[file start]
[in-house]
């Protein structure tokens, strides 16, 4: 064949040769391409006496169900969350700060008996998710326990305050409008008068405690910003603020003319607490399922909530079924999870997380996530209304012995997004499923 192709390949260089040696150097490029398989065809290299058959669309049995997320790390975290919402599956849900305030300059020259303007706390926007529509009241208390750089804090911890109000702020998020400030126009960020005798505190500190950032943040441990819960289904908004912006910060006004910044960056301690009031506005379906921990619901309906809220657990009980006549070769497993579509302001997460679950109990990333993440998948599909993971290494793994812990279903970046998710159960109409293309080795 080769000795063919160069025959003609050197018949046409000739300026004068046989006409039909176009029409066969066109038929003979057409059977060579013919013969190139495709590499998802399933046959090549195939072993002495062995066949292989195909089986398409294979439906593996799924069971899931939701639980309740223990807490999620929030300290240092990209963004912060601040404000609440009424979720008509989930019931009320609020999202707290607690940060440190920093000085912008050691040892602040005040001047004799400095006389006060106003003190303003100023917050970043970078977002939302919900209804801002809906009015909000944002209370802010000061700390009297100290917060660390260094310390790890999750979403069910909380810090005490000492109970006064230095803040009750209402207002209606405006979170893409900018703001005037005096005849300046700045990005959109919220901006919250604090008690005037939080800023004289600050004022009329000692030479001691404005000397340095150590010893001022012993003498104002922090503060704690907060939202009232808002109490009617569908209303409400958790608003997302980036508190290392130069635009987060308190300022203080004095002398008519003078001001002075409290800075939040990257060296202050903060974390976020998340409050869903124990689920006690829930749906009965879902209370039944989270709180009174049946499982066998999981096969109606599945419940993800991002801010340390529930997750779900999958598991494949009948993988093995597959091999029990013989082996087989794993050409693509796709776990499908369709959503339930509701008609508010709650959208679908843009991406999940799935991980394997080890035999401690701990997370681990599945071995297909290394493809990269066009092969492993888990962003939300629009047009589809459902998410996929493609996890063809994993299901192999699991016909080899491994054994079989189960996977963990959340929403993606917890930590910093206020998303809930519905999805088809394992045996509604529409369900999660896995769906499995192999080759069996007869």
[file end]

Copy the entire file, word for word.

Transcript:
[in-house]
């Protein structure tokens, strides 16, 4: 064949040769391409006496169900969350700060008996998710326990305050409008008068405690910003603020003319607490399922909530079924999870997380996530209304012995997004499923 192709390949260089040696150097490029398989065809290299058959669309049995997320790390975290919402599956849900305030300059020259303007706390926007529509009241208390750089804090911890109000702020998020400030126009960020005798505190500190950032943040441990819960289904908004912006910060006004910044960056301690009031506005379906921990619901309906809220657990009980006549070769497993579509302001997460679950109990990333993440998948599909993971290494793994812990279903970046998710159960109409293309080795 080769000795063919160069025959003609050197018949046409000739300026004068046989006409039909176009029409066969066109038929003979057409059977060579013919013969190139495709590499998802399933046959090549195939072993002495062995066949292989195909089986398409294979439906593996799924069971899931939701639980309740223990807490999620929030300290240092990209963004912060601040404000609440009424979720008509989930019931009320609020999202707290607690940060440190920093000085912008050691040892602040005040001047004799400095006389006060106003003190303003100023917050970043970078977002939302919900209804801002809906009015909000944002209370802010000061700390009297100290917060660390260094310390790890999750979403069910909380810090005490000492109970006064230095803040009750209402207002209606405006979170893409900018703001005037005096005849300046700045990005959109919220901006919250604090008690005037939080800023004289600050004022009329000692030479001691404005000397340095150590010893001022012993003498104002922090503060704690907060939202009232808002109490009617569908209303409400958790608003997302980036508190290392130069635009987060308190300022203080004095002398008519003078001001002075409290800075939040990257060296202050903060974390976020998340409050869903124990689920006690829930749906009965879902209370039944989270709180009174049946499982066998999981096969109606599945419940993800991002801010340390529930997750779900999958598991494949009948993988093995597959091999029990013989082996087989794993050409693509796709776990499908369709959503339930509701008609508010709650959208679908843009991406999940799935991980394997080890035999401690701990997370681990599945071995297909290394493809990269066009092969492993888990962003939300629009047009589809459902998410996929493609996890063809994993299901192999699991016909080899491994054994079989189960996977963990959340929403993606917890930590910093206020998303809930519905999805088809394992045996509604529409369900999660896995769906499995192999080759069996007869």